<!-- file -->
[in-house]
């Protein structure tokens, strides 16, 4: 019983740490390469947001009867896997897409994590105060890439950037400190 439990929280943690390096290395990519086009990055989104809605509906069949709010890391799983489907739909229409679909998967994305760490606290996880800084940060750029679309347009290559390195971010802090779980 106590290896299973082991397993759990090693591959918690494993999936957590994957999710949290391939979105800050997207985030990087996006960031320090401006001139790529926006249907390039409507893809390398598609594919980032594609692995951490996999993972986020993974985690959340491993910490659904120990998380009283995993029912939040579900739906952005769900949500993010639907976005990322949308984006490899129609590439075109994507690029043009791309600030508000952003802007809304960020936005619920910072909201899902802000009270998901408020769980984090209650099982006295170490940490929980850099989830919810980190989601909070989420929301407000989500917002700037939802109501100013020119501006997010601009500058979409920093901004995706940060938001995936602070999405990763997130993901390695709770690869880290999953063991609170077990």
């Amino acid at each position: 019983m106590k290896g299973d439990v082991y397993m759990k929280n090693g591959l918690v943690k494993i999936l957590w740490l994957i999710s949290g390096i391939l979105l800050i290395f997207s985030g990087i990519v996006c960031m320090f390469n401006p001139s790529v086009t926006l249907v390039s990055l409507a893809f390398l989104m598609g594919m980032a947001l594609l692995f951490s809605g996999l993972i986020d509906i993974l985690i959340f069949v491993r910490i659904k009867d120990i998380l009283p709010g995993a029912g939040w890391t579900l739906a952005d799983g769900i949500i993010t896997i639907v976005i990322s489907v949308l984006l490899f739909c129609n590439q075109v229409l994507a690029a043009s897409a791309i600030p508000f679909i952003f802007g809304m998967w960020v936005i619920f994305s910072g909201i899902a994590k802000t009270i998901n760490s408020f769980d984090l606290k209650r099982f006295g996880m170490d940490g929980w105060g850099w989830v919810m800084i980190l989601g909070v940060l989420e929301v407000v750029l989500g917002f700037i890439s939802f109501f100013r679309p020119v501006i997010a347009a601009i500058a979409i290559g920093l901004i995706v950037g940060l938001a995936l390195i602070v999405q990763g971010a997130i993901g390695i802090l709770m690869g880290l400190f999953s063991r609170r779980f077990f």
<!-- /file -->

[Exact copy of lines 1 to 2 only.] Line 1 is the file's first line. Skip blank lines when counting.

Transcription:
[in-house]
């Protein structure tokens, strides 16, 4: 019983740490390469947001009867896997897409994590105060890439950037400190 439990929280943690390096290395990519086009990055989104809605509906069949709010890391799983489907739909229409679909998967994305760490606290996880800084940060750029679309347009290559390195971010802090779980 106590290896299973082991397993759990090693591959918690494993999936957590994957999710949290391939979105800050997207985030990087996006960031320090401006001139790529926006249907390039409507893809390398598609594919980032594609692995951490996999993972986020993974985690959340491993910490659904120990998380009283995993029912939040579900739906952005769900949500993010639907976005990322949308984006490899129609590439075109994507690029043009791309600030508000952003802007809304960020936005619920910072909201899902802000009270998901408020769980984090209650099982006295170490940490929980850099989830919810980190989601909070989420929301407000989500917002700037939802109501100013020119501006997010601009500058979409920093901004995706940060938001995936602070999405990763997130993901390695709770690869880290999953063991609170077990």